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## Archivos de medicina veterinaria

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*versión impresa* ISSN 0301-732X

### Arch. med. vet. vol.43 no.2 Valdivia 2011

#### http://dx.doi.org/10.4067/S0301-732X2011000200007

*Arch Med Vet *43, 145-153 (2011)

**ORIGINAL ARTICLE**

**Environmental factors affecting lactation curve parameters in the United Kingdom's commercial dairy herds**

**Factores ambientales que determinan los parámetros de la curva de lactación usando un modelo biológico en rebaños lecheros comerciales en el Reino Unido**

**B Albarrán-Portillo**

^{a*}

**, GE Pollott**

^{b}

^{a} Centro Universitario UAEM Temascaltepec, Universidad Autónoma del Estado de México, México.

^{b }Royal Veterinary College, Royal College Street, London, UK.

* Carretera Toluca-Tejupilco Km 67.5, Estado de México, C.P.51300; __bapbap24@yahoo.com.mx__.

**SUMMARY**

The purpose of this study was to investigate the environmental factors affecting lactation curve parameters derived from a biological model. The biological approach to lactation curve fitted 2 logistic curves to mimic the initial increase in milk secretory cell numbers in early lactation, and the progression of apoptosis in late lactation. Records from 182,987 Holstein-Friesian cows were analysed. Main factors such as cow, herd and lactation number accounted for 74% of the total sum of squares (P < 0.001). The average age at first calving was 28 months; which had a significant effect on all curve parameters. Increments of age at first calving from 20 to 40 months, were associated with linear increments in total milk yield, and calculated total milk yield. Parameters from the increasing phase of lactation such as maximum secretion potential, growing midpoint from start of lactation to peak yield, and peak yield, were highly correlated amongst themselves (> 0.60). Curve parameters, maximum secretion potential and peak yield were highly correlated indicating that these two parameters are practically the same. Additionally, high estimates of maximum secretion potential and peak yield resulted in high total milk yield. The early day of peak had an adverse effect over persistency of lactation given by the high correlation between day of peak and persistency (0.64). Cow, herd, lactation number and age at first calving were the most determining factors on the lactation curve of first calving and multiparous dairy cows.

* Key words: *biological model, dairy cow, environmental factors, lactation curve.

**RESUMEN**

El objetivo del trabajo fue determinar los factores ambientales que determinan los parámetros de la curva de lactación utilizando un modelo biológico de ajuste de curva. El modelo propuesto ajusta dos curvas logísticas que simulan el incremento inicial en el número de células secretoras de leche en la lactación temprana, y la progresión de la apoptosis en la lactación tardía. Se analizaron lactaciones de 182.987 vacas Holstein-Friesian. Los factores vaca, rebaño y número de lactación explican el 74% de la suma total de cuadrados (P < 0,001). La edad promedio a primer parto fue de 28 meses, teniendo un efecto significativo sobre la mayoría de los parámetros de la curva. Incrementos en la edad a primer de parto (20-40 meses) fueron asociados con incrementos lineales en los rendimientos totales de leche. Los parámetros tasa máxima de secreción y máximo de lactación estuvieron altamente correlacionados entre sí, indicando que son virtualmente los mismos. Adicionalmente, altos valores de estos dos parámetros indican altos rendimientos totales de leche. El día del máximo de lactación se correlacionó negativamente (0,64) con persistencia de la lactación. Los factores vaca, rebaño número de lactación y edad a primer parto fueron los factores más determinantes sobre los parámetros de la curva de lactación de vacas de primera lactancia así como de lactaciones múltiples.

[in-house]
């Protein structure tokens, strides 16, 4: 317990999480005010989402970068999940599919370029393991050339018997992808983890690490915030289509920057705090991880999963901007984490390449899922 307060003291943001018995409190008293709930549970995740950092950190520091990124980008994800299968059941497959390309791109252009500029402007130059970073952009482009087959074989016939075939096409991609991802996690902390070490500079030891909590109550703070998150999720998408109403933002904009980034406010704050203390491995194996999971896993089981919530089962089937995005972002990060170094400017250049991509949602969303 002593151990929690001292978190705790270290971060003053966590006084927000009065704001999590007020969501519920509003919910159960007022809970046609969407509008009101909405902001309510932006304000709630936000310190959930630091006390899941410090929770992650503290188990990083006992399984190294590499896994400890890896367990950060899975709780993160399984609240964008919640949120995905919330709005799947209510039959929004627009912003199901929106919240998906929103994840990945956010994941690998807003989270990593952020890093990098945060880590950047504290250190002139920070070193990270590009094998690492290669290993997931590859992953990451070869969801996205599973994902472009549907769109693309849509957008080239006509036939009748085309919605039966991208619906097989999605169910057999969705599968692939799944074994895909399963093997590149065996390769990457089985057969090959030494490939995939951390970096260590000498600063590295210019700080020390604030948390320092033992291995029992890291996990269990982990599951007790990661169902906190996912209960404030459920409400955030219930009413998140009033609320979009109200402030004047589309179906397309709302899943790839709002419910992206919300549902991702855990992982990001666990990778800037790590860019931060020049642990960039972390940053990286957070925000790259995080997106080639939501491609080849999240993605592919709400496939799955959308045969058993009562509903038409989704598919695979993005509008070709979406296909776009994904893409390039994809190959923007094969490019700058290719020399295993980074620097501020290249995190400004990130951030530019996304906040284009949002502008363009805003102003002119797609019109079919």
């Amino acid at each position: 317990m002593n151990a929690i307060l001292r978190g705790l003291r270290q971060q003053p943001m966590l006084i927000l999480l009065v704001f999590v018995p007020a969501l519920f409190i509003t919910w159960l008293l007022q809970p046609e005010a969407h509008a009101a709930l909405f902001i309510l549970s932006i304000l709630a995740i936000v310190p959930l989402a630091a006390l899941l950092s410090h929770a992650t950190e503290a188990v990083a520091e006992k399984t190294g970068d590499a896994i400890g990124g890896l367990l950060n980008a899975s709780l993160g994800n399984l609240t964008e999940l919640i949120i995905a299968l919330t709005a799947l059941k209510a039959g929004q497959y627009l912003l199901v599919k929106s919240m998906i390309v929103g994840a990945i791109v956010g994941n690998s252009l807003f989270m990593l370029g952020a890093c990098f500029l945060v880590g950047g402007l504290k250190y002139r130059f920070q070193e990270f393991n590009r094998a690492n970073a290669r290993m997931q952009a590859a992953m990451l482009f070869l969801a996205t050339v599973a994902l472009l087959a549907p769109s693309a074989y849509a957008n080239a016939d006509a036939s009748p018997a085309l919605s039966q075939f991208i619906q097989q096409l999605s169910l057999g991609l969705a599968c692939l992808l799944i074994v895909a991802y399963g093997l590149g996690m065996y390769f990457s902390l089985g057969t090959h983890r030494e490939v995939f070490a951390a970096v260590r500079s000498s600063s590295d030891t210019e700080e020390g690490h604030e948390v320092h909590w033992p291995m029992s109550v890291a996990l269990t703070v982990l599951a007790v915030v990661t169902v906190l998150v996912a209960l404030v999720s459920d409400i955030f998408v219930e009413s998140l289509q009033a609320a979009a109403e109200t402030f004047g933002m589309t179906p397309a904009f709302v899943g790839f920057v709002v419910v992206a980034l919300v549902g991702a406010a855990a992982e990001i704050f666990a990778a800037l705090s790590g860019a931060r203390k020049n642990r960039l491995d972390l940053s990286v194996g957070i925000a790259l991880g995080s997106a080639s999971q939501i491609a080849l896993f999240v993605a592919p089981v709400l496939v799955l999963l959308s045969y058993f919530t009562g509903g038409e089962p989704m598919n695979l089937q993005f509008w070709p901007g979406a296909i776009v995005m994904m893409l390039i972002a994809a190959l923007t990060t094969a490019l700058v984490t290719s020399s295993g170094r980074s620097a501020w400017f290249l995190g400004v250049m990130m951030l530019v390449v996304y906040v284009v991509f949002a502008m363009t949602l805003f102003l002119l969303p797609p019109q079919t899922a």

* Palabras clave: *modelo biológico, vaca lechera, factores ambientales, curva de lactación.

**INTRODUCTION**

Several empirical models have been used to fit the lactation curve accounting for factors affecting milk yields (Masselin *et al *1987). The incomplete gamma function proposed by Wood (1967), has been extensively used to fit lactation curves. This model accounts for the main parameters of the lactation curve such as: milk yield at the start of lactation, rate of increase to peak yield, and persistency of lactation. Most recently, other methods such as random regression models (Schaeffer and Dekkers 1994), and spline models (White *et al *1999, Misztal 2006), have been used with good results. However, the parameters resulting from these models do not reflect the biological processes of lactation in its parameters (Pollott 2000).

Pollott (2000) developed a model which produces parameters with a biological explanation of lactation curve. This biological model accounts for mammary parenchyma cell proliferation, their differentiation into secretory cells and depletion of cell population due to programmed cell death (apoptosis) (figure 1). These processes have been reported extensively by Knight and Wilde (1987, 1993), Wilde and Knight (1988, 1989) and Wilde *et al *(1997).

Pollott's model produce three biological base parameters: Maximum secretion potential (MS), which is a function of the total number of parenchyma cells, and the maximum secretion rate (kg/cell per day); the relative growth rate in cell numbers from parturition to peak yield; and the relative death rate in cell numbers from mid to the end of lactation. In this way the model provides parameters with a biological meaning, covering those parameters by Wood's model, complementing in this way, parameters that describe the shape of the lactation curve.

The biological model consists of seven parameters which under commercial milk records schemes (monthly records) it is not possible to use, since some lactations contain as few as 4 records, causing an over parameterization in case of use this model. That is why a reduced version of Pollott's model with two or three parameters have been developed, and were compare with some widely used models such as Wood, the model of Grossman and Koops (1988), and Morant and Gnanasakthy (1989), using dairy sheep and dairy cow lactations, with monthly records. In both cases, the results showed that the reduced version of the biological model with two and three parameters, produced residual mean squares that are smaller or similar when comapred to the other models (Pollott and Gootwine 2000).